Lucy MacGillis grew up not far from Melville’s famous prospect of Mt. Greylock, surrounded by the rolling expanses, hills, and wooded slopes of the Berkshires. Since 2000 she has lived and worked in a small Umbrian town, Monte Castello di Vibio, not far from Todi, painting landscapes and familiar objects around her studio and the simple house where she lives. The distant views and the rooms of the house alike are filled with the clear, warm light of Umbria. As she explained to me, showing me photographs as illustrations, her point of departure is this all-encompassing light and its subtle changes through the course of the day and the seasons. Wherever she goes from there, she is guided by her eye. This visual experience, she says, slows down her painting, reflecting the slow, tranquil life in the town.
Although her paintings, all oils on canvas or linen, are devoid of human figures on a literal level, they are full of human life. The apricots and figs in her still life paintings will be eaten, the bottles consumed, the distant caffetiera on the stove emptied into the cup discreetly looming in the foreground. In this direct experience of light, color, texture, and space and in the connoted life around and within them, Lucy MacGillis invites us to share obliquely in her life. For the viewer, as he or she contemplates each canvas, this grows into a feeling of actually being present on the spot.
Apart from the carefully developed technique of her work and its seductive light and color, it is surely this immediacy, this vivid recreation of the experience of life in an Umbrian hill town which accounts for the popularity of this young painter’s work. In her exhibitions at the Hoadley Gallery in Lenox, Lucy MacGillis’s work has sold readily to local and visiting collectors, who may or may not find evocations of some favorite Italian locality in them. Working in oil of varying impasto on markedly textured canvas and linen, she develops not only this deceptively simple experiential illusion, but also a Cézanne-like structure, however gently implied, as well as a richly developed but informal play of brushwork. As natural and unpretentious as this informality may seem the work is consistently complete. Her aims go far beyond pure impression.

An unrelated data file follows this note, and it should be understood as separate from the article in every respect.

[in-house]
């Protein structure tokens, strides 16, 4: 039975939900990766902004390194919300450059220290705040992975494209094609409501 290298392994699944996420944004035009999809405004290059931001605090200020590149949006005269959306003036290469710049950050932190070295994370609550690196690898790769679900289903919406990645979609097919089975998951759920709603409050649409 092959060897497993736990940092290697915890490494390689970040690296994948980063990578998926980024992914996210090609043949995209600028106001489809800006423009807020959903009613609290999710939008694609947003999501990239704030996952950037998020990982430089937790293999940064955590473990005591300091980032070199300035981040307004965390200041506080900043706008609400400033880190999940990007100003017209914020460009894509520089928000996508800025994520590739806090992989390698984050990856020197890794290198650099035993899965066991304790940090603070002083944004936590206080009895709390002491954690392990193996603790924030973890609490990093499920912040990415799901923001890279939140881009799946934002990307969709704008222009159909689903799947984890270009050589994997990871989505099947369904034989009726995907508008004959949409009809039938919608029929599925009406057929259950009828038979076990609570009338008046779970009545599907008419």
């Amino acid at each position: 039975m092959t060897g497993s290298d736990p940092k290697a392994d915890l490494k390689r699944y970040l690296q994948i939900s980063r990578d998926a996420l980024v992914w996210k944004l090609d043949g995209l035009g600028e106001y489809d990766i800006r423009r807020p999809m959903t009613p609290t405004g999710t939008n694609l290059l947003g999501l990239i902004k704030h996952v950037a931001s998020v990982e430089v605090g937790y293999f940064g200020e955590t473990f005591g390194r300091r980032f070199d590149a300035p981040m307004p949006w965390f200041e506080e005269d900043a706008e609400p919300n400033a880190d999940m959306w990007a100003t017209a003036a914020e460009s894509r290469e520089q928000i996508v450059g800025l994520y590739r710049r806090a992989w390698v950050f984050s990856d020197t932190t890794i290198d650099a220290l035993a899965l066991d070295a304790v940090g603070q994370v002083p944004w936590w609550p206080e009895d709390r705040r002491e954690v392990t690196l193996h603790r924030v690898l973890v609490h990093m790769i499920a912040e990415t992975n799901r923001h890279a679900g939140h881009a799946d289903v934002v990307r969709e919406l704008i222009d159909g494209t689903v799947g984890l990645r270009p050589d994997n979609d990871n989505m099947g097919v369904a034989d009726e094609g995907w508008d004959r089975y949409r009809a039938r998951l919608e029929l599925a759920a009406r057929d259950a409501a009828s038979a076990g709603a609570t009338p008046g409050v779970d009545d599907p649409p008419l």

This year the focus of the exhibition is the work Lucy MacGillis executed in Ravello during most of March, April, and May, when she was working at the Villa Rufolo, the medieval tower, now an arts center, which delighted Richard Wagner so much. The presence of the Mediterranean, its special light, and its gorgeous blues and greens, have produced a fundamental change in her palette. You will see not only more blues and greens, largely absent from the Umbrian landscape, but more contrasts of hue and light, and greater complexity in her compositions.
Although Cézanne, Morandi, and her former teachers John Lees and William Bailey are most definitely present, Ms. MacGillis is well along in her own course. She looks much more at her environment than at any models she may have encountered. She studied art and psychology at the University of Pennsylvania, graduating in 2000. In the course of this university grants brought her to Umbria, where she now lives with her husband and child. The ensuing years were filled with marriage, work, and a string of exhibitions in Philadelphia, Monte Castello di Vibio, Perugia, Rome, and of course Lenox, where the Hoadley Gallery has been presenting one-woman shows of her work since 2003.